Dip in children coming to adoption agencies points to trafficking or illegal market: Par panel
A parliamentary standing committee has expressed serious concern over the decline in the number of children coming to adoption agencies over the years, saying it points to trafficking or a thriving illegal child adoption market.
The committee on personnel, public grievances, law and justice tabled its report on the review of guardianship and adoption laws in Parliament in the recently concluded Monsoon session.
The committee stressed the need to increase surveillance, especially on unregistered child care institutions and adoption agencies/hospitals with the past record of trafficking.
The committee also expresses serious concern about decline in the number of children coming to adoption agencies over the years. This decline, by and large, points to trafficking or a thriving illegal child adoption market, the report stated.
The committee stressed it is important to get a true picture of the number of children who are orphaned/abandoned through a district-level survey and the data needs to be updated on a regular basis.
A meeting chaired by the district magistrate should be held in each district every month to take stock of the situation and to ensure that orphan and abandoned children found begging in streets are produced before the Child Welfare Committee and are made available for adoption at the earliest, it said.
The panel also said it feels that it is important to prevent illegal and informal adoptions so that a larger pool of children are available for placing them in adoption with the families registering for adoption under the Juvenile Justice Act.
The committee said it is of the considered opinion that judges have the competence, experience and skills to determine whether adoption is in the best interest of the child.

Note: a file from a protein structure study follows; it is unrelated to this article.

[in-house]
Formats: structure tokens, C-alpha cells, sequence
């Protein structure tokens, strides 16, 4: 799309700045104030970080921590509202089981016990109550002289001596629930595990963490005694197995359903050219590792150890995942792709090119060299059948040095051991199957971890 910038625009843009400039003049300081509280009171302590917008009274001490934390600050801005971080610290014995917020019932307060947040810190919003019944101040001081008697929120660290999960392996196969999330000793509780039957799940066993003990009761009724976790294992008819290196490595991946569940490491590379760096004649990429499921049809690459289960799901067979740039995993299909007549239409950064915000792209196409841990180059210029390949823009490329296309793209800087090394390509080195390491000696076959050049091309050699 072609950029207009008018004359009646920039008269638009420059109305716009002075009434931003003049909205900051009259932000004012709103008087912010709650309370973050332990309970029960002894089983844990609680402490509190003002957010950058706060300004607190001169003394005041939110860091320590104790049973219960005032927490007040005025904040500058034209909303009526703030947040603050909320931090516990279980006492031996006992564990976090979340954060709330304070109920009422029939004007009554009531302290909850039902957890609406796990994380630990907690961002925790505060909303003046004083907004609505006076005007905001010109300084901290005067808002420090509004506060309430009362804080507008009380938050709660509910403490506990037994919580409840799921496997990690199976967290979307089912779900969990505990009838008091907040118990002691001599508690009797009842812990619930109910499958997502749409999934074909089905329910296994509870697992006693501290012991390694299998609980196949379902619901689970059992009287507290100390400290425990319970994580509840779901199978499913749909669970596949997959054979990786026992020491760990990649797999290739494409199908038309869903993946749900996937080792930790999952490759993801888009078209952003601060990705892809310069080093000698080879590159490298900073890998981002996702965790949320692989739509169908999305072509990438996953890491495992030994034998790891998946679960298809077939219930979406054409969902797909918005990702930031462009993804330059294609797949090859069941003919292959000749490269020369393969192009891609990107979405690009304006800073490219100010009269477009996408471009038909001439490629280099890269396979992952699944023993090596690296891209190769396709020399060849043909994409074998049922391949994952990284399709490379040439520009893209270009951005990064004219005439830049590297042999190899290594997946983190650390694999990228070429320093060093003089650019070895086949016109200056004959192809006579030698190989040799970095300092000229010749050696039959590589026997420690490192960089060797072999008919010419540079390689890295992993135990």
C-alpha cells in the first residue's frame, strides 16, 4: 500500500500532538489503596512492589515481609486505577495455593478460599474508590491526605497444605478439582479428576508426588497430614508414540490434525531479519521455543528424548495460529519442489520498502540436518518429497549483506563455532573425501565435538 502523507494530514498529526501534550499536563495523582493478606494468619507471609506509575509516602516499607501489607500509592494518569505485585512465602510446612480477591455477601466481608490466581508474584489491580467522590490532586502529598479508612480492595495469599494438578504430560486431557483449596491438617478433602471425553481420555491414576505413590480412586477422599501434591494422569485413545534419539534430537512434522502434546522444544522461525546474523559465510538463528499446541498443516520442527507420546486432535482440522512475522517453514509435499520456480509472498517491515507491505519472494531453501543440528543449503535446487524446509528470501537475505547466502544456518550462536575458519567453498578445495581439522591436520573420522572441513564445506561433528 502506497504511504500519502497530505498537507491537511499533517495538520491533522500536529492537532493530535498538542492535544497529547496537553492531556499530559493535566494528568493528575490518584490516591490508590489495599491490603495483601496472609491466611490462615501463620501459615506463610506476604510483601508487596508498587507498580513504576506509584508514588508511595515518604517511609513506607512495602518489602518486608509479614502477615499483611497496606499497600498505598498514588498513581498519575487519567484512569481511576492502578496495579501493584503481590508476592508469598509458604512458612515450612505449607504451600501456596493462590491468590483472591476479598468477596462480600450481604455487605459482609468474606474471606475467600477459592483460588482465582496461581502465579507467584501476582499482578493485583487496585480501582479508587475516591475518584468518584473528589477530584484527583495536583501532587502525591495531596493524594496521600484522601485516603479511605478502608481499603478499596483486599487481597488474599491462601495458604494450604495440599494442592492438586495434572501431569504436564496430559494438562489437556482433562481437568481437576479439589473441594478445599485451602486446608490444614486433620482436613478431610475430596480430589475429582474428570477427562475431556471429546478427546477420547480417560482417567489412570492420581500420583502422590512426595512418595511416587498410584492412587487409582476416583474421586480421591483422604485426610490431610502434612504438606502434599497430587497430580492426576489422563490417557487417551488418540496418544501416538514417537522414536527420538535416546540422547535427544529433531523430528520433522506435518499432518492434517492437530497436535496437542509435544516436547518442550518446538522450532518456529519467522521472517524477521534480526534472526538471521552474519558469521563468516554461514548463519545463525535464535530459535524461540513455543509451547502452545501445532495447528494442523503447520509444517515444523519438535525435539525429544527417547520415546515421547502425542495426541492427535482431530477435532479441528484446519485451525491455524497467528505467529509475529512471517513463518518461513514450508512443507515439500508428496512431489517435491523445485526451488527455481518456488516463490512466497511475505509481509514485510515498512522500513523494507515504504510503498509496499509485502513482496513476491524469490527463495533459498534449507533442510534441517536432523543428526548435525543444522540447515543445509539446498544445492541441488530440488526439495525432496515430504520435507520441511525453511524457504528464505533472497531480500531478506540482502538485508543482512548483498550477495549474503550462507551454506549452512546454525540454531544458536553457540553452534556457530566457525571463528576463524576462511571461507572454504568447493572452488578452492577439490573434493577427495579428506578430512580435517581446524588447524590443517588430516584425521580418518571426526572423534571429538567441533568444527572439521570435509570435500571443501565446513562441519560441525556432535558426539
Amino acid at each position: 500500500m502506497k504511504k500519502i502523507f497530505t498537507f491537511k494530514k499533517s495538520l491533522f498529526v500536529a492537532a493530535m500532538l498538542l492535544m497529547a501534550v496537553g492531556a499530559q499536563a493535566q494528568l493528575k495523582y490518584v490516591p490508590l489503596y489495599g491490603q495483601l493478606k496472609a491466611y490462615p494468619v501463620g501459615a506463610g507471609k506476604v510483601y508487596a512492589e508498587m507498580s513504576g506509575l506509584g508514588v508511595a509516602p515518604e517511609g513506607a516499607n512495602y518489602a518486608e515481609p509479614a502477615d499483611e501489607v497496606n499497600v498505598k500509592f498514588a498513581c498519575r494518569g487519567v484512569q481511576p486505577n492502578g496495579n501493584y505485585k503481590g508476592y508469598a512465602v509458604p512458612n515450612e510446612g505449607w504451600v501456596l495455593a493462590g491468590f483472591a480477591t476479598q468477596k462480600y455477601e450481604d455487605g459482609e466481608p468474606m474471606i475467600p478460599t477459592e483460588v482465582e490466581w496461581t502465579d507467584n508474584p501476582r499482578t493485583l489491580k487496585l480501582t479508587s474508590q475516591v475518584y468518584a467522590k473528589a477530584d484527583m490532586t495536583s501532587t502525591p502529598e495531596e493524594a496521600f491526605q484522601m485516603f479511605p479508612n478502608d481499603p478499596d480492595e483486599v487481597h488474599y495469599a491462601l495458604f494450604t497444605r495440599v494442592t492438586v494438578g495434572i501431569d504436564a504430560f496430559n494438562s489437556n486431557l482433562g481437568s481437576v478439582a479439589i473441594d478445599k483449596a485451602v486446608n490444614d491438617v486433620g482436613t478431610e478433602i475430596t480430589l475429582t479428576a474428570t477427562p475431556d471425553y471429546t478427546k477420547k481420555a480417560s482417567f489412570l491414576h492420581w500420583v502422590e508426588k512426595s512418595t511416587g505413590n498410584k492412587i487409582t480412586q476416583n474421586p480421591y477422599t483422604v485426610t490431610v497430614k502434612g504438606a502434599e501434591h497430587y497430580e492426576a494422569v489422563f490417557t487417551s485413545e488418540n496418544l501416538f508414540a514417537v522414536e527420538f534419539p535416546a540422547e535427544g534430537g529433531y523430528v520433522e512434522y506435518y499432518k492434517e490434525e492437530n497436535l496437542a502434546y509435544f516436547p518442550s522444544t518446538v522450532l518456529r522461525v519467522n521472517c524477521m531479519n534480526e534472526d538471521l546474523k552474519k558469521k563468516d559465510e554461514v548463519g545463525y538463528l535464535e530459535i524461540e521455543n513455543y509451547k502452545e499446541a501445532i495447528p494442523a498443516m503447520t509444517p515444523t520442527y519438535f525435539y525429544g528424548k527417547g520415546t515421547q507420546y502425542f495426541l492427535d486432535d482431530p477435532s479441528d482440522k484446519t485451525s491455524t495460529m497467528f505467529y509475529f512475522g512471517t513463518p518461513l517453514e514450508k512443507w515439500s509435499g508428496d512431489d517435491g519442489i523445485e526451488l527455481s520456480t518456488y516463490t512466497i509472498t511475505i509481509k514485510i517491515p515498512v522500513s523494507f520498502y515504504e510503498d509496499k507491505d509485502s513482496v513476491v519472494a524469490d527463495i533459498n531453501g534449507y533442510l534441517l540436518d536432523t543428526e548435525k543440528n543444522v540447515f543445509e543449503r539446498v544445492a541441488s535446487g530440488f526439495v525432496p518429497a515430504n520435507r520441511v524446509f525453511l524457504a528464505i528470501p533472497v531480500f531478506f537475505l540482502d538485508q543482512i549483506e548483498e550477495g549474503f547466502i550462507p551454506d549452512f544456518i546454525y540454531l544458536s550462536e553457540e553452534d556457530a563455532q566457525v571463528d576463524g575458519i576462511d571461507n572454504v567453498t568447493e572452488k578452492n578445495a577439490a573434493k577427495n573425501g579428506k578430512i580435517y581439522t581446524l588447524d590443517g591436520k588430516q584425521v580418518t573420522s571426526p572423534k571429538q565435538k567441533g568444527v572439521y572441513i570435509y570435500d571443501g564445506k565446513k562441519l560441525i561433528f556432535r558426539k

"When deciding on adoption, courts review documents, ensure necessary procedures have been complied with, and conduct an inquiry of the child and adoptive parents and ensure that adoption is for the welfare of the child," it said.
The panel said it feels it is not appropriate for an administrative authority to issue adoption orders instead of a judicial body.
"However, since the Act has been amended and the new system is yet to be tried and tested, the committee recommends that appropriate training should be imparted to district magistrates & additional district magistrates and divisional commissioners as well. The committee recommends the Ministry of Women and Child Development to review the functioning of the new system, after a year and present an assessment report to the committee accordingly," it said.
In 2021, the Juvenile Justice (Care and Protection of Children) Amendment Act was passed to amend various provisions of the Juvenile Justice Act, 2015 which included giving the responsibility of adoption to the district magistrate instead of courts.